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Free Government Information (FGI) is a place for initiating dialogue and building consensus among the various players (libraries, government agencies, non-profit organizations, researchers, journalists, etc.) who have a stake in the preservation of and perpetual free access to government information. FGI promotes free government information through collaboration, education, advocacy and research.

2009 Fall DLC Meeting: “Demystifying Digital Deposit: What It Is and What It Could Do for the Future of the FDLP”

At the Fall 2009 Depository Library Council (DLC) meeting in Arlington, VA, James A. Jacobs and I (Rebecca Blakeley) introduced attendees to the concept of “digital deposit” that maps out the pieces of the FDLP cloud and what it could do for the future of the FDLP. Our slides and notes are available for you to view and download online.

Newsweek Article on the Statistical Abstract

I was pleasantly surprised to see an article about the wonders of the Statistical Abstract in the Jan. 18, 2010 issue of Newsweek, entitled “Suicide, Sex, and SUVs: This book covers them all—and more.” The author, Robert J. Samuelson, states:

I confess to being an avid fan of the Statistical Abstract, published annually by the Census Bureau, because it tells so much so quickly. The just-published 2010 edition, as always, bulges with information. For me, the Stat Abstract is often the first go-to source for a story, because it substitutes evidence for speculation.

Of course, in the print version of the magazine’s article, the author doesn’t mention where you can find this document at your local library and/or Federal Depository Library and he doesn’t mention that it is also available online for free via the federal government, and the online article links to a copy of the Statistical Abstract that you can purchase at Amazon. Huh?! I made a comment with the link to the free online version and provided a link to the FDLP Directory for those that want to look at a print copy of the document at their local FDL.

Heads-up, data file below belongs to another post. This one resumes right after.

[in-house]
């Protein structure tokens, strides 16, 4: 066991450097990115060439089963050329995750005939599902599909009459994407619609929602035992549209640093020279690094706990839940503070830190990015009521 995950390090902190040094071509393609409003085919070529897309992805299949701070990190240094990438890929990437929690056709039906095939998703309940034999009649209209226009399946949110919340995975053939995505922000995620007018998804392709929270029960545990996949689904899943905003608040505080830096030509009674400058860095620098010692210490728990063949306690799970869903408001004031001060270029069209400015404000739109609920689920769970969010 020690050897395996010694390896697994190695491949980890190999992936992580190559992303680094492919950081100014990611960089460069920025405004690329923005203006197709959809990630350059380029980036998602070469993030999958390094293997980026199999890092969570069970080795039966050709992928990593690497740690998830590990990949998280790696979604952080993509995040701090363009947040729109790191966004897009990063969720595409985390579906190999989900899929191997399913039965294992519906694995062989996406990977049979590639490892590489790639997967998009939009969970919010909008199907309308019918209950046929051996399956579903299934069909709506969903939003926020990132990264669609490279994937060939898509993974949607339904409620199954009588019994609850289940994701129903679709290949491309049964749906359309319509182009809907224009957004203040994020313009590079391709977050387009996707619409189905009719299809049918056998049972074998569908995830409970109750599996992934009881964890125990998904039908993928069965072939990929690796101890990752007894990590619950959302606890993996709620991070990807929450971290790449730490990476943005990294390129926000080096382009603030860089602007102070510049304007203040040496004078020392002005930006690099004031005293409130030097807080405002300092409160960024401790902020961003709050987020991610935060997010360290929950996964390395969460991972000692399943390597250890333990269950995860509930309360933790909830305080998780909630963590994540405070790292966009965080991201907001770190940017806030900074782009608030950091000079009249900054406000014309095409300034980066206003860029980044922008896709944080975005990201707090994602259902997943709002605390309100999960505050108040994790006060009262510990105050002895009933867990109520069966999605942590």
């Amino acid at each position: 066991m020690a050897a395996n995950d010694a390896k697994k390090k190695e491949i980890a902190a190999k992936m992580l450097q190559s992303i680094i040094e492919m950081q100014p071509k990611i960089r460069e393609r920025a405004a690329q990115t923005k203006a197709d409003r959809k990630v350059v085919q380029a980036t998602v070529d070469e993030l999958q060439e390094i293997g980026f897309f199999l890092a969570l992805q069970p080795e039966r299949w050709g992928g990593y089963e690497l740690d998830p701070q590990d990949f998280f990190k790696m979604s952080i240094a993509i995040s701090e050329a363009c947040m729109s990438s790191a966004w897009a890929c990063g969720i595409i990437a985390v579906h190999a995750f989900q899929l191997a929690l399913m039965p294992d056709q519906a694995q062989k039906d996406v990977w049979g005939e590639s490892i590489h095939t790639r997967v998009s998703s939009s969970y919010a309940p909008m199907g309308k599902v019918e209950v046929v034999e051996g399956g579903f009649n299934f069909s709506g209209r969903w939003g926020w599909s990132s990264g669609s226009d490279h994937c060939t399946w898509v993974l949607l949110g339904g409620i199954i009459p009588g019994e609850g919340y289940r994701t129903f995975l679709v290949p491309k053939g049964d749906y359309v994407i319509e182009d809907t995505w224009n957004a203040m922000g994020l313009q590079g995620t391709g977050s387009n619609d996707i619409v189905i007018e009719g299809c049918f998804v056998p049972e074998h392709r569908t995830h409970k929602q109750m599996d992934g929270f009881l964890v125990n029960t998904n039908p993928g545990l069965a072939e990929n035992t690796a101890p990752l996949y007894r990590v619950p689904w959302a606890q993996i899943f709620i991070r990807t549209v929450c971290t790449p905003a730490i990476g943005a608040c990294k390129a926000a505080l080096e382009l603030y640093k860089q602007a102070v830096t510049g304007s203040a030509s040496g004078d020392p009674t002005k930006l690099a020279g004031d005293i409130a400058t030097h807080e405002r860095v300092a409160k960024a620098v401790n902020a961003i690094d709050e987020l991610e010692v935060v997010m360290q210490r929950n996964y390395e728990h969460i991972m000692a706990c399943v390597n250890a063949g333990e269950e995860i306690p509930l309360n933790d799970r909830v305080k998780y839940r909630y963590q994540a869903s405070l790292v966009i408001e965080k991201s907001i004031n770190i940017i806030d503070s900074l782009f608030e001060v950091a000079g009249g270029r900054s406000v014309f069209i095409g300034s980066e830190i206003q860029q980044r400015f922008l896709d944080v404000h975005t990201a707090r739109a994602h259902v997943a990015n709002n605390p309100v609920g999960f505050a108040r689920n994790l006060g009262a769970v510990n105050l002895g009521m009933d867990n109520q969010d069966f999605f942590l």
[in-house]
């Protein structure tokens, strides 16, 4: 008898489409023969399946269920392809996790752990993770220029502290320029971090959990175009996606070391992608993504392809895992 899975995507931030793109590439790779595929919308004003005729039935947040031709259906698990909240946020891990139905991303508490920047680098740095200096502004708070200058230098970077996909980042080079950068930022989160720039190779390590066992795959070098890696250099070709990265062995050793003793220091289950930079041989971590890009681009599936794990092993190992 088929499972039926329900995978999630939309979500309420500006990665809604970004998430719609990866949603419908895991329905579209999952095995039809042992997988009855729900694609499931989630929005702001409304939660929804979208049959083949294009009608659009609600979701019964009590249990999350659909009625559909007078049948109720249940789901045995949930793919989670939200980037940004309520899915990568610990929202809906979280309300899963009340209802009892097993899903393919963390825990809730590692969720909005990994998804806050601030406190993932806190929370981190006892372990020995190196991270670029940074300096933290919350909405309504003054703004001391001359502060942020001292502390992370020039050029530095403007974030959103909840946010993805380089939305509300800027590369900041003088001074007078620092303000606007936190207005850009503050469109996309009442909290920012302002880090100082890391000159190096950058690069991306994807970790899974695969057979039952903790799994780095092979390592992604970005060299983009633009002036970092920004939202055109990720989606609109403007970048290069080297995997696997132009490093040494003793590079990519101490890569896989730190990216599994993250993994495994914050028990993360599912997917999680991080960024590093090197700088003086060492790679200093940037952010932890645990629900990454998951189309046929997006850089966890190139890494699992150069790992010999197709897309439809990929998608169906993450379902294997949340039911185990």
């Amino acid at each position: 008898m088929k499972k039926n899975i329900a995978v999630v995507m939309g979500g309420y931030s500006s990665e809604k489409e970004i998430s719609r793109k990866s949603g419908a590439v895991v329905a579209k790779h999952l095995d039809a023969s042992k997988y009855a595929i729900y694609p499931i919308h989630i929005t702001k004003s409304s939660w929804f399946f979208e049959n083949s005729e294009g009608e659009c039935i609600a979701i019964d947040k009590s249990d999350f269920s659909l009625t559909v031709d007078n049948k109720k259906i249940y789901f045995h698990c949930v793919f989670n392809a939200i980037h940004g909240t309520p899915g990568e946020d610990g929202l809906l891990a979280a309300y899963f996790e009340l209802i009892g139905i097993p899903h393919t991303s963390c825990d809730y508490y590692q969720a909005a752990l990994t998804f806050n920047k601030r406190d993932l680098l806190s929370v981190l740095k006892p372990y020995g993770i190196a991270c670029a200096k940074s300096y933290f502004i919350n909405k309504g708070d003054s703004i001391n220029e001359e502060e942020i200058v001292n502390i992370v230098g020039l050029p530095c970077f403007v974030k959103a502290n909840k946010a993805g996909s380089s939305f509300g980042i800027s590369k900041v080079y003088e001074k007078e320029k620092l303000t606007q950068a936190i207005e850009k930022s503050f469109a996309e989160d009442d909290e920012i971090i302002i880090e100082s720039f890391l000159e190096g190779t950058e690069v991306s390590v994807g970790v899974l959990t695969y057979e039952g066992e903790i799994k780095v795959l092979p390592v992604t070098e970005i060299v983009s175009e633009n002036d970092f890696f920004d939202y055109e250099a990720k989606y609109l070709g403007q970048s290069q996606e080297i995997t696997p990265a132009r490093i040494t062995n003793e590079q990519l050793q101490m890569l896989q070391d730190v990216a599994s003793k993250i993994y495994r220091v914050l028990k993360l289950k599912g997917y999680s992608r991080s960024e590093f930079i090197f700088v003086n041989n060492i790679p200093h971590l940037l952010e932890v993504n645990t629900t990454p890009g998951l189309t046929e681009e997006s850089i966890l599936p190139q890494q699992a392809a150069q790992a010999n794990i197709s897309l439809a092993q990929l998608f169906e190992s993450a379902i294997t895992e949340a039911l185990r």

But it is good to see government documents in the news!

CRS Reports to the People! Part III

Even with this year’s introduction of S.Res. 118 and H.R. 3762, it is still important to encourage our Government to make Congressional Research Service (CRS) Reports publicly accessible online!

Thus, I finally updated the latest list of Bills and contact information for the sponsoring Congressmen in the Delicious.com “CRS” tag Delicious.com “CRS” tag.

See also: CRS Reports to the People! Part 1 and Part 2 for more information on how to contact/write to your Congressmen.

Data.gov.uk Launches Soon!

Looks like the UK version of data.gov, developed by Sir Tim Berners-Lee, is going to be released soon. It is “language-based” where “linkages are based on human language, rather than hard-coded hyperlinks”, a.k.a. the Semantic Web concept that Berners-Lee has been touting for years.

I like the way Nancy Scola of Personal Democracy Forum describes the Semantic Web:

[Berners-Lee] vision is of a web that understands the connections between disparate bits of information in a way similar to how the human mind might effortlessly connect an address on London’s Whitehall with the events of World War II that Winston Churchill directed from an underground bunker there. Data woven through with more human ways of interpretation might, just might, make the gap between making government information public and making it useful a little smaller.

The BBC reports that “Data.gov.uk is built with semantic web technology, which will enable the data it offers to be drawn together into links and threads as the user searches…we will also be able to look for patterns…visitors to data.gov.uk will want to make their own mash-ups from the information available.”

Yes, and we should be making mashups from our country’s data.gov for our library patrons too! Let’s get to it! I’ll be working on mine and will show you how it can be done.


Check out DataTO.org, which is similar to data.gov, but users request data sets from the Toronto municipal government. The first phase of the website will allow one to:

…publish a request for data to the community, where members can comment and rate the request. In future iterations of this site, publishers and others will be able to post details of known and existing data sources so that community members can rate them for prioritization. Users will then be able to find data sources that have been published.

Kudos to O’Reilly Radar.